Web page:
In low-lying wetlands, Chinese Tallow’s ability to thrive in both extreme wet and droughty conditions enable it to grow more quickly than the native species that tend to flourish in either one period or the other. In river swamps, cypress domes and other hardwood dominated areas, Chinese Tallow’s unique ability to easily grow in the densely shaded understory allows it to reach into the canopy and establish a foothold where other native hardwoods cannot. It is not uncommon anymore to venture into mature swamps and cypress domes and see hundreds or thousands of Chinese Tallow seedlings taking over the forest understory and encroaching on larger native tree species. Finally, in waste areas, i.e. areas that have been recently harvested of trees, where a building used to be, or even an abandoned field, Chinese Tallow, with its quick germinating, precocious nature, rapidly takes over and then spreads into adjacent woodlots and natural areas.
Chinese tallow seedlings colonizing a “waste” area. Photo courtesy of Daniel Leonard.
Hopefully, we’ve established that Chinese Tallow is a species that you don’t want on your property and has no place in either landscapes or natural areas. The question now is, how does one control Chinese Tallow?
- Prevention is obviously the first option. NEVER purposely plant Chinese Tallow and do not distribute the seed, even as decorations, as they are sometimes used.
- The second method is physical removal. Many folks don’t have a Chinese Tallow in their yard, but either their neighbors do, or the natural area next door does. In this situation, about the best one can do is continually pull up the seedlings once they sprout. If a larger specimen in present, cut it down as close to the ground as possible. This will make herbicide application and/or mowing easier.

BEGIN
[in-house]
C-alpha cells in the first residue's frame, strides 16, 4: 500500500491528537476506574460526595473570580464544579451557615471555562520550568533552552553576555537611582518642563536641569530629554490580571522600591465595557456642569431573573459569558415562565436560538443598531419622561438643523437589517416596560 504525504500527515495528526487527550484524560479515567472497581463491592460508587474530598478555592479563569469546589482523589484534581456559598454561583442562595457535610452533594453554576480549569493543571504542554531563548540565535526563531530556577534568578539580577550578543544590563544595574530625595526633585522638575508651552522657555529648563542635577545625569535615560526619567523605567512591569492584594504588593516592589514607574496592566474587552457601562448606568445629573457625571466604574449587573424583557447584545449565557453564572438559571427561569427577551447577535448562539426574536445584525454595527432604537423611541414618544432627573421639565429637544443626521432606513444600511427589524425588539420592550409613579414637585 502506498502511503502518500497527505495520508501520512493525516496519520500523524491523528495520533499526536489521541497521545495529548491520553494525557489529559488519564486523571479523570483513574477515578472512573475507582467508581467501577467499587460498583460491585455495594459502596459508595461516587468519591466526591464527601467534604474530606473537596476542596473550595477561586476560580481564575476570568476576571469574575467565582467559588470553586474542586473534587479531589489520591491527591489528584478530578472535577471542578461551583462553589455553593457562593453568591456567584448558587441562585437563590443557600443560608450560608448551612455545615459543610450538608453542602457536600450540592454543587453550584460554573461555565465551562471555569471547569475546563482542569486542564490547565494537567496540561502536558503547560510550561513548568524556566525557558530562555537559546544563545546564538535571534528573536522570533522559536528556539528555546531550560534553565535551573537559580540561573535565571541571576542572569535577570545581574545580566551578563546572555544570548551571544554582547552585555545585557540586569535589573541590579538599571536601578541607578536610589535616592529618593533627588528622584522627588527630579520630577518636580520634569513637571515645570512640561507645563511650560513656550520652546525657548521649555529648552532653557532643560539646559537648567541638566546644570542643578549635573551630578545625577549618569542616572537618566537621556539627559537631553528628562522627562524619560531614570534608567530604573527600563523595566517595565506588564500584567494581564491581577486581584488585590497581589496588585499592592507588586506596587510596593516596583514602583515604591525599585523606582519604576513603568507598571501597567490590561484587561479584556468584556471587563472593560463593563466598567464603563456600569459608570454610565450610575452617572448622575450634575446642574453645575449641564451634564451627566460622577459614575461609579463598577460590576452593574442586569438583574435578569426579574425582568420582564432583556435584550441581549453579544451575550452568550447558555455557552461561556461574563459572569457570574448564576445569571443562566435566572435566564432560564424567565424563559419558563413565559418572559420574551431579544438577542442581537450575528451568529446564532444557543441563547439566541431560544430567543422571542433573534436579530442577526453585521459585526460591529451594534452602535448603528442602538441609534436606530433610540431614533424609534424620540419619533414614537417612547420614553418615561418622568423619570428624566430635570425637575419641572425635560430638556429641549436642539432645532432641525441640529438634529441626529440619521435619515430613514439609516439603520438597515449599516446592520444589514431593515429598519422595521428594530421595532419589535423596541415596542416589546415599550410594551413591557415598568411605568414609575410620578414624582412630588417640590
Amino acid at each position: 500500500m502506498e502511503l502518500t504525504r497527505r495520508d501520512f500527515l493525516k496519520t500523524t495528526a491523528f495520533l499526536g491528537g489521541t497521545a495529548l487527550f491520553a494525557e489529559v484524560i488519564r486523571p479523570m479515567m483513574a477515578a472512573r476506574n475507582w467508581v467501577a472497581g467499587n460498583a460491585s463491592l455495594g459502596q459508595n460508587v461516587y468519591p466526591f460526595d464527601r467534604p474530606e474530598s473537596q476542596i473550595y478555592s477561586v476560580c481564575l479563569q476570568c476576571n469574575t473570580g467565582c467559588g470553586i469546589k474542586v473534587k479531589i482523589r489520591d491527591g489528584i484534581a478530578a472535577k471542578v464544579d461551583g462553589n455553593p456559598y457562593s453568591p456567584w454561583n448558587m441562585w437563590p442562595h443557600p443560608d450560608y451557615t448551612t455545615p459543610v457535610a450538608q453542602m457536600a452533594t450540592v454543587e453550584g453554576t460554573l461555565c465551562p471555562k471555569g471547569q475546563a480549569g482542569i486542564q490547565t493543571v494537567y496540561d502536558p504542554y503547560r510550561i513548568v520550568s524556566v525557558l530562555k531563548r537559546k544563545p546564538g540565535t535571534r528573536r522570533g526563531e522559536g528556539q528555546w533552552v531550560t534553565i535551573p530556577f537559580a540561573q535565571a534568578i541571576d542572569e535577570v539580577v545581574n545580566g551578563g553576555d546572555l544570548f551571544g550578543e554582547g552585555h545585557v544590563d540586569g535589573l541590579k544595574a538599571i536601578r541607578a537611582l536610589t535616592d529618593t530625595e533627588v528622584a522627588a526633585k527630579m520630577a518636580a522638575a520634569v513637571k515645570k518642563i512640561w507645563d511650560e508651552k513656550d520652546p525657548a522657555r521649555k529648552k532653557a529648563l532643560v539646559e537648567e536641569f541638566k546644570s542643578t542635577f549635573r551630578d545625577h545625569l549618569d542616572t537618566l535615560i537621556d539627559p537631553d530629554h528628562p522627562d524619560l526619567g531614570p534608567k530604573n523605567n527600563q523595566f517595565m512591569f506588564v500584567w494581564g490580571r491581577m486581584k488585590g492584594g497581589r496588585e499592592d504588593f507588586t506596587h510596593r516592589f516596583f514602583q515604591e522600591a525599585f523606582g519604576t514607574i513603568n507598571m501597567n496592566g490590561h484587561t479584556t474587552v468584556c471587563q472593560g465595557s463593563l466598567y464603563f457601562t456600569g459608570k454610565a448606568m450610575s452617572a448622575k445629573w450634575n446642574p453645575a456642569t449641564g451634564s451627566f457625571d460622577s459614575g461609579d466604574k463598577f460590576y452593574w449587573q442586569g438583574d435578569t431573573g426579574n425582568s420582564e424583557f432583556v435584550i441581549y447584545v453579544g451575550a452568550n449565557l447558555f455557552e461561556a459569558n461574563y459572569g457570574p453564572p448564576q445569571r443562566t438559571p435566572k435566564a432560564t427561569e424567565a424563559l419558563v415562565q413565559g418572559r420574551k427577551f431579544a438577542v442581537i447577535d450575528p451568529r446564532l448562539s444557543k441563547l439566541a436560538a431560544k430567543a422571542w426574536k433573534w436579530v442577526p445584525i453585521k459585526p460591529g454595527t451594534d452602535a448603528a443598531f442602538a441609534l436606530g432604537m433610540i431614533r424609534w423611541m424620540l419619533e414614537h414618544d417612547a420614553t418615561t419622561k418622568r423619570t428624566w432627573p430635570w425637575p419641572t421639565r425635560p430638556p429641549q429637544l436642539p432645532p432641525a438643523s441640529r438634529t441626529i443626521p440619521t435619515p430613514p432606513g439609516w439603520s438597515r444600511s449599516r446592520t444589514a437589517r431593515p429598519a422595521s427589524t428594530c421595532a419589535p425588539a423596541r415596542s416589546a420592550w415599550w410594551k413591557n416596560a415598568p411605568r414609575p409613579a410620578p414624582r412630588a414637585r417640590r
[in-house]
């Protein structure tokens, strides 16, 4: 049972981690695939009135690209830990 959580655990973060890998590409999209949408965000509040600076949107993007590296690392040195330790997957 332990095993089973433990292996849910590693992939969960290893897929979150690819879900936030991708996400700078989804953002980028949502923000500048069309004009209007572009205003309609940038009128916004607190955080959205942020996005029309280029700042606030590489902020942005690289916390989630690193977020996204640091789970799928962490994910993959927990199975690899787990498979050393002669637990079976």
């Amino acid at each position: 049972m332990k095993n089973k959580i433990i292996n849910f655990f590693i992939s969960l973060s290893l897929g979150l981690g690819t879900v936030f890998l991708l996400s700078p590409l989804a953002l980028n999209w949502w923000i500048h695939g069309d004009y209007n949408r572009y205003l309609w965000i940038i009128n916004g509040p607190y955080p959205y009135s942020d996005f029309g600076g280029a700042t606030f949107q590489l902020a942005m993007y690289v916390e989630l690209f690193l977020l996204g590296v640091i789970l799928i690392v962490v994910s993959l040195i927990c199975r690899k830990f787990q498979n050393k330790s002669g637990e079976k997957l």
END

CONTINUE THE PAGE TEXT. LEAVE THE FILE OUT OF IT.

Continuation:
- The best option in many cases is use of chemical herbicides. Both foliar (spraying green foliage on smaller saplings) and basal bark applications (applying a herbicide/oil mixture all the way around the bottom 15” of the trunk. Useful on larger trees or saplings in areas where it isn’t feasible to spray leaves) are effective. I’ve had good experiences with both methods. For small trees, foliar applications are highly effective and easy. But, if the tree is taller than an average person, use the basal bark method. It is also very effective and much less likely to have negative consequences like off-target herbicide drift and applicator exposure. Finally, when browsing the herbicide aisle garden centers and farm stores, look for products containing the active ingredient Triclopyr, the main chemical in brands like Garlon, Brushtox, and other “brush/tree & stump killers”. Mix at label rates for control.
Despite its attractiveness, Chinese Tallow is an insidious invader that has no place in either landscapes or natural areas. But with a little persistence and a quality control plan, you can rid your property of Chinese Tallow! For more information about invasive plant management and other agricultural topics, please contact your local UF/IFAS Extension office!
Langeland, K.A, and S. F. Enloe. 2018. Natural Area Weeds: Chinese Tallow (Sapium sebiferum L.). Publication #SS-AGR-45. Printer friendly PDF version: https://edis.ifas.ufl.edu/pdffiles/AG/AG14800.pdf